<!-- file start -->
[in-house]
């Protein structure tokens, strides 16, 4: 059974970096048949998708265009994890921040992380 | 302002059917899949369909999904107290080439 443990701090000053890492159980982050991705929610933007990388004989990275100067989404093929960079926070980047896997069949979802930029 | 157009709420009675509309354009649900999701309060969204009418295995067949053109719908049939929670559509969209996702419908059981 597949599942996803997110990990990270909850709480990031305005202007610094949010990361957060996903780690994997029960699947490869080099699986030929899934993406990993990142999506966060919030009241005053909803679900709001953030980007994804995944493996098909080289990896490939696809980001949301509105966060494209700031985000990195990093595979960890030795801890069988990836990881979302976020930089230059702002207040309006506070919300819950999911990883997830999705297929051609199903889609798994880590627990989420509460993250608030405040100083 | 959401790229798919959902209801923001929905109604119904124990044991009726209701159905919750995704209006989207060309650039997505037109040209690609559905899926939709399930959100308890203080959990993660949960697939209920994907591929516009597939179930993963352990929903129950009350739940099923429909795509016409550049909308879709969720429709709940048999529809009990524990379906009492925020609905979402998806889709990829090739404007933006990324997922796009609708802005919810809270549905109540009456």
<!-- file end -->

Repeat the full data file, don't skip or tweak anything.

[in-house]
């Protein structure tokens, strides 16, 4: 059974970096048949998708265009994890921040992380 | 302002059917899949369909999904107290080439 443990701090000053890492159980982050991705929610933007990388004989990275100067989404093929960079926070980047896997069949979802930029 | 157009709420009675509309354009649900999701309060969204009418295995067949053109719908049939929670559509969209996702419908059981 597949599942996803997110990990990270909850709480990031305005202007610094949010990361957060996903780690994997029960699947490869080099699986030929899934993406990993990142999506966060919030009241005053909803679900709001953030980007994804995944493996098909080289990896490939696809980001949301509105966060494209700031985000990195990093595979960890030795801890069988990836990881979302976020930089230059702002207040309006506070919300819950999911990883997830999705297929051609199903889609798994880590627990989420509460993250608030405040100083 | 959401790229798919959902209801923001929905109604119904124990044991009726209701159905919750995704209006989207060309650039997505037109040209690609559905899926939709399930959100308890203080959990993660949960697939209920994907591929516009597939179930993963352990929903129950009350739940099923429909795509016409550049909308879709969720429709709940048999529809009990524990379906009492925020609905979402998806889709990829090739404007933006990324997922796009609708802005919810809270549905109540009456």